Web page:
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Trump tries to slash research funding again

Image: Gage Skidmore [CC BY-SA 3.0], via Wikimedia Commons

President’s favoured technologies spared in plans to cut federal R&D spending in 2021 budget

US president Donald Trump has proposed significant cuts in federal research funding in his budget request for fiscal year 2021. However, his proposal would boost spending on his priority technologies as well as NASA missions to the moon and Mars.

In line with his previous three budget requests, Trump proposed cuts to major US funding agencies including the National Institutes of Health (NIH) and the National Science Foundation (NSF)—of 7 per cent and 6.5 per cent respectively.

The proposed cuts, which would come into force in October 2020, would need to be approved by Congress, which in previous years has rejected the president’s requests to slash research spending.

Eddie Bernice Johnson, the Democratic chair of the House Committee on Science, Space and Technology, said that the proposal “damages vital parts of our nation’s federal science and technology enterprise”. She added she is “confident that Congress will reject” the “ill-advised cuts”.

Trump’s five favoured ‘industries of the future’—artificial intelligence, quantum information sciences, advanced manufacturing, biotechnology and 5G wireless—loom large in the budget request, which proposes doubling federal funding for AI and quantum information sciences by 2022. This appears to signal presidential support for a bill recently introduced to the US Senate mandating the same increases.

Outgoing NSF director France Cordóva signalled qualified support for the president’s research agenda, despite Trump proposing a 6.5 per cent reduction to the NSF budget from $8.3 billion to $7.7bn.

Cordóva said in a statement that a focus on industries of the future is “critical” to long-term US economic and national security, but that investment in basic research would be instrumental in “yet unknown transformative technologies”.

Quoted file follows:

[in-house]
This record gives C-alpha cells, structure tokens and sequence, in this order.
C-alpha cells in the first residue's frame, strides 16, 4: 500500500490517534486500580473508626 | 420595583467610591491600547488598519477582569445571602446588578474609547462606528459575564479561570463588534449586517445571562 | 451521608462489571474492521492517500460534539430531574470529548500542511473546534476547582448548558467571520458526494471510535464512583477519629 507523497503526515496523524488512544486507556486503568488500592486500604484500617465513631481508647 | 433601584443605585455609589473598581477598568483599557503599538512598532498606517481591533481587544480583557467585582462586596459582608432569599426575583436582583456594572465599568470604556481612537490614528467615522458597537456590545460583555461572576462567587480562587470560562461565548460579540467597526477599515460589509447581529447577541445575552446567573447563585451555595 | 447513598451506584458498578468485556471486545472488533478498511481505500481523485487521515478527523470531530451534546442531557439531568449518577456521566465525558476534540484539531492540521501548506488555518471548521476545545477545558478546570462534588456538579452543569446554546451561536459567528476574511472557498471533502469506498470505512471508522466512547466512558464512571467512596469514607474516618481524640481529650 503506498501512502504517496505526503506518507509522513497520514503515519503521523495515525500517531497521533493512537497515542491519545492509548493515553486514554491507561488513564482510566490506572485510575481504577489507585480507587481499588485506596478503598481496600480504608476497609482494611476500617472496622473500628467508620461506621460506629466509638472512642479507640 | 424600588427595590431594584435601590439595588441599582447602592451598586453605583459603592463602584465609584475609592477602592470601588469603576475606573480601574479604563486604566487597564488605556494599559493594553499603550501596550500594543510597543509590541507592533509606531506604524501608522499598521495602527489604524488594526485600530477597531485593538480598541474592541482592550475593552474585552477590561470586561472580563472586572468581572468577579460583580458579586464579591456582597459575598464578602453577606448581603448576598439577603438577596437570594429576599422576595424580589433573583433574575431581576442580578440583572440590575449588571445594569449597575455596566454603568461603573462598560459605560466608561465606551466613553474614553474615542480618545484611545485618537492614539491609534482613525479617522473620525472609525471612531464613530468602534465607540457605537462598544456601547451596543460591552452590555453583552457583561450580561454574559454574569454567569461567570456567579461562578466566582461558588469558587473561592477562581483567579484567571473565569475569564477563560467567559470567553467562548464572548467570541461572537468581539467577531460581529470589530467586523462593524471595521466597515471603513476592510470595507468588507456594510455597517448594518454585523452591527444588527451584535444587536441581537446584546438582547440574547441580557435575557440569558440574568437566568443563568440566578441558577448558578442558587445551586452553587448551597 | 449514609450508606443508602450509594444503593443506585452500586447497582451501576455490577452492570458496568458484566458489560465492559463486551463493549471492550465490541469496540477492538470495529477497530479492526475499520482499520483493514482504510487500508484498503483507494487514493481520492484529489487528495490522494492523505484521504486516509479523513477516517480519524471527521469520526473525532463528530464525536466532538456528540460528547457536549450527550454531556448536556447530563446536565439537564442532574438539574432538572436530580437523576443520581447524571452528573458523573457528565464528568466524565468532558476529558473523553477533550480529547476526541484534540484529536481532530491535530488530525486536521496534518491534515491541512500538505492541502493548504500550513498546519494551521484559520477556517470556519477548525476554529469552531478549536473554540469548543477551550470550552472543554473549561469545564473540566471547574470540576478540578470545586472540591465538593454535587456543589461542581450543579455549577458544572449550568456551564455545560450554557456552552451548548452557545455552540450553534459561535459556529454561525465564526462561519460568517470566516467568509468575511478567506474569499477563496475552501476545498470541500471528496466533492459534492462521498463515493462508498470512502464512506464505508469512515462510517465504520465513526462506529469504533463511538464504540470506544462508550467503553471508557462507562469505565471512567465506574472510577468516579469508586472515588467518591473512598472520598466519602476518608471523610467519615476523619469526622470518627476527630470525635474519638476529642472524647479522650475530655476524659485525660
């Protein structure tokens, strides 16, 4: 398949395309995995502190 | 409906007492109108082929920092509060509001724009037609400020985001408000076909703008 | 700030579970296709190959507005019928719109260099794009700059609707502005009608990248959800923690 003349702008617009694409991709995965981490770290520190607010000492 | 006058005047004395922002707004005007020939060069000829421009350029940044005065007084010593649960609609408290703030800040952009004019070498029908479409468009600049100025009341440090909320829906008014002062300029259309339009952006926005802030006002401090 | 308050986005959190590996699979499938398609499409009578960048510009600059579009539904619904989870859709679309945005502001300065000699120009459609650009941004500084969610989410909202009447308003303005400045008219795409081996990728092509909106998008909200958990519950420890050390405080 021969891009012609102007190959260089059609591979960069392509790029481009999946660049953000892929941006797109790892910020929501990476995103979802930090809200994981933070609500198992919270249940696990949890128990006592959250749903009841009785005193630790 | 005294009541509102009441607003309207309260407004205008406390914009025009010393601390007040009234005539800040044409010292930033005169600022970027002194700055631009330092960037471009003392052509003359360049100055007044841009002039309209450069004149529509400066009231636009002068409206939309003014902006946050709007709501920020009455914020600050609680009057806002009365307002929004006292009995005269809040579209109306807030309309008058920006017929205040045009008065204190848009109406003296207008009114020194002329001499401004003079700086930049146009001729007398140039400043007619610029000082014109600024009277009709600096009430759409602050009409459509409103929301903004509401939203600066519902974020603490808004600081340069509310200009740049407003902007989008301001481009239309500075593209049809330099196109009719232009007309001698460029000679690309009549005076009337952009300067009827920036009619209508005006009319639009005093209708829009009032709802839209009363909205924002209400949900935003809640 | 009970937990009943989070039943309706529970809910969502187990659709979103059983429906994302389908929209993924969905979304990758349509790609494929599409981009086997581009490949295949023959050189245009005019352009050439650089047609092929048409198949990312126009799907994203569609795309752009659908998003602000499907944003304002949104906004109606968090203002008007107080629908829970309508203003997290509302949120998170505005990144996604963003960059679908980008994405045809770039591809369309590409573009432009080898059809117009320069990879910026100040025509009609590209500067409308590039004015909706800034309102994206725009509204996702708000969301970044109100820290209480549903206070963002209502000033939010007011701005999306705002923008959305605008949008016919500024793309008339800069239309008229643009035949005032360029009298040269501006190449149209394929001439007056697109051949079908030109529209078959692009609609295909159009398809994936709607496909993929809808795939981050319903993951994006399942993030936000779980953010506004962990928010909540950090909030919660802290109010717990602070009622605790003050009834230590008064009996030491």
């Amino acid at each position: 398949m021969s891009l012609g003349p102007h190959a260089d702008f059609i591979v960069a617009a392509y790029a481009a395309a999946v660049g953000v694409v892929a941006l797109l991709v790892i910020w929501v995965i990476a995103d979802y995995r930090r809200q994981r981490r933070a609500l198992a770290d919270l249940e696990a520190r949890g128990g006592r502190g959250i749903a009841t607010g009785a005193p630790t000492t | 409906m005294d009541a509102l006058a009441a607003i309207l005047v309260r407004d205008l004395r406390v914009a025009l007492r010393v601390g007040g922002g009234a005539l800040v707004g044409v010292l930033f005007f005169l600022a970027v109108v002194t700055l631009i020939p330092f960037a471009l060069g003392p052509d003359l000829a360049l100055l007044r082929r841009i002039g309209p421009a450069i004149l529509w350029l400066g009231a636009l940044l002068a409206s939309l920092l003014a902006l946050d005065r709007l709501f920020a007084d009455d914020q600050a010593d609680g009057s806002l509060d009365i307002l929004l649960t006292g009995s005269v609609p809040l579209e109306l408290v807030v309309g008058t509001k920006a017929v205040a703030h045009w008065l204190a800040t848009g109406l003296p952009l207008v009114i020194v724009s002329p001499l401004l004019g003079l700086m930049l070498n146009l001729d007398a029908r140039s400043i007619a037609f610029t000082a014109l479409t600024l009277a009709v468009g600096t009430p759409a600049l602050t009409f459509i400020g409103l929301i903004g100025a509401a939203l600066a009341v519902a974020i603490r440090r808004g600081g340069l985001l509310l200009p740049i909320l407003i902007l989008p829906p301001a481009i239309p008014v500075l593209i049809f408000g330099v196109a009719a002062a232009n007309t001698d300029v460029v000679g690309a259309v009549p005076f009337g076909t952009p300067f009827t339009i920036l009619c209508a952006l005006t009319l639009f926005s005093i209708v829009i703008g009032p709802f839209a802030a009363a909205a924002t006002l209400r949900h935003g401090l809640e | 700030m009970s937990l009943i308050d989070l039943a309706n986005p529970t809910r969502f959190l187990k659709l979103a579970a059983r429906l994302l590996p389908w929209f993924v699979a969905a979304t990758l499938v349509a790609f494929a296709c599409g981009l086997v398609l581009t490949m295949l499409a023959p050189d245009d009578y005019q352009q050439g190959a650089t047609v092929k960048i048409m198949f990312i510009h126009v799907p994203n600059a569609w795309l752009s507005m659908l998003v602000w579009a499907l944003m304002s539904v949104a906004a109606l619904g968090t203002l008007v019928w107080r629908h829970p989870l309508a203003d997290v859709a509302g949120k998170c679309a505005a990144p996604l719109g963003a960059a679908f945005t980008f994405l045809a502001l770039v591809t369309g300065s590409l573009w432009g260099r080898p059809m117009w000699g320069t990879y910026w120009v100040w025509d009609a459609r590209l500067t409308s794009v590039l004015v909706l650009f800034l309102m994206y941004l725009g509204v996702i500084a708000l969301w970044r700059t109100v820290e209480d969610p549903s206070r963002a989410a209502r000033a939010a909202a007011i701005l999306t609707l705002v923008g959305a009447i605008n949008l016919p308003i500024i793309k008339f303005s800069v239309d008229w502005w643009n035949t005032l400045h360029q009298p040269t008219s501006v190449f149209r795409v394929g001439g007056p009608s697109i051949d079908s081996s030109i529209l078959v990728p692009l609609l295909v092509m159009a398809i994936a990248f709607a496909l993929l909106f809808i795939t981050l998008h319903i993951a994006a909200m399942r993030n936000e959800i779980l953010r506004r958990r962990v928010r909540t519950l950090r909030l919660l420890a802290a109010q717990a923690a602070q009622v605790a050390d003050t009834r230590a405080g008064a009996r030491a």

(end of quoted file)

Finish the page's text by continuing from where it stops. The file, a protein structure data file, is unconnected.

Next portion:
Trump’s proposed 7 per cent cut to the NIH budget is smaller than in 2019 but was nonetheless met with dismay by commentators.

Mary Woolley, president of the health research advocacy group Research!America, said that the proposal “would undermine crucial, lifesaving research”. Ross McKinney, chief scientific officer of the Association of American Medical Colleges, tweeted that the removal of 1,874 NIH research grants would be “devastating”.

Not all science agencies fared badly. NASA would see a 12 per cent increase in funding, from $22.6bn to $25.2bn, although its R&D budget would fall by 5 per cent. Funding for exploration technologies would jump by 45 per cent under Trump’s ambition to get US astronauts back on the moon by 2024.

NASA administrator Jim Bridenstine welcomed the budget request in a speech to NASA staff, saying it is “worthy of 21st century exploration and discovery”.

Further proposed R&D cuts include 35 per cent at the Environmental Protection Agency, 31 per cent at the National Oceanic and Atmospheric Administration, 19 per cent at the National Institute of Standards and Technology, and 16 per cent at the Department of Energy.

Changes at the DoE would include closing the Advanced Research Projects Agency–Energy, which funds new energy technologies, but boosting funding for nuclear research and coal-based technologies including carbon capture and storage.

Other bodies facing closure under the budget include the National Endowment for the Arts and the National Endowment for the Humanities (NEH), both established in 1965 as the primary national funding bodies for arts and humanities.

In a pointed statement, NEH chairman Jon Parrish Peede said that despite facing closure the agency would “continue normal operations” until Congress responds to the budget request.

A version of this article also appeared in Research Europe